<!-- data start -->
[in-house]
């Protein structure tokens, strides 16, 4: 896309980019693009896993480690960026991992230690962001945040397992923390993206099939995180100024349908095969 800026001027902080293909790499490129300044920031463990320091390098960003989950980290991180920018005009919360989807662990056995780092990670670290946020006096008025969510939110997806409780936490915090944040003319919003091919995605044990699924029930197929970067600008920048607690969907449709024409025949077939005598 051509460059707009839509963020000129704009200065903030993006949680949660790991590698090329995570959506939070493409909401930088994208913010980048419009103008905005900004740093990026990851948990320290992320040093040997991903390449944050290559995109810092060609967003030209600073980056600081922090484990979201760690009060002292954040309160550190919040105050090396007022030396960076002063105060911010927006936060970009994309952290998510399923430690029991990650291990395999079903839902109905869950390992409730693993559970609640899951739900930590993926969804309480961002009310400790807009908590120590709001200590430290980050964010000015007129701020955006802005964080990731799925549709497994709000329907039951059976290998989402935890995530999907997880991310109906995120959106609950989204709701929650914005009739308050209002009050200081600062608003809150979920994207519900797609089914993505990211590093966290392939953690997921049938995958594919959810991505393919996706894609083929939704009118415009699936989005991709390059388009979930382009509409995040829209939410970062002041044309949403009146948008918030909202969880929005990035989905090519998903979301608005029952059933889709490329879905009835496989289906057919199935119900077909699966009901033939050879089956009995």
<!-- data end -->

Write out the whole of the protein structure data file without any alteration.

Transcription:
[in-house]
């Protein structure tokens, strides 16, 4: 896309980019693009896993480690960026991992230690962001945040397992923390993206099939995180100024349908095969 800026001027902080293909790499490129300044920031463990320091390098960003989950980290991180920018005009919360989807662990056995780092990670670290946020006096008025969510939110997806409780936490915090944040003319919003091919995605044990699924029930197929970067600008920048607690969907449709024409025949077939005598 051509460059707009839509963020000129704009200065903030993006949680949660790991590698090329995570959506939070493409909401930088994208913010980048419009103008905005900004740093990026990851948990320290992320040093040997991903390449944050290559995109810092060609967003030209600073980056600081922090484990979201760690009060002292954040309160550190919040105050090396007022030396960076002063105060911010927006936060970009994309952290998510399923430690029991990650291990395999079903839902109905869950390992409730693993559970609640899951739900930590993926969804309480961002009310400790807009908590120590709001200590430290980050964010000015007129701020955006802005964080990731799925549709497994709000329907039951059976290998989402935890995530999907997880991310109906995120959106609950989204709701929650914005009739308050209002009050200081600062608003809150979920994207519900797609089914993505990211590093966290392939953690997921049938995958594919959810991505393919996706894609083929939704009118415009699936989005991709390059388009979930382009509409995040829209939410970062002041044309949403009146948008918030909202969880929005990035989905090519998903979301608005029952059933889709490329879905009835496989289906057919199935119900077909699966009901033939050879089956009995």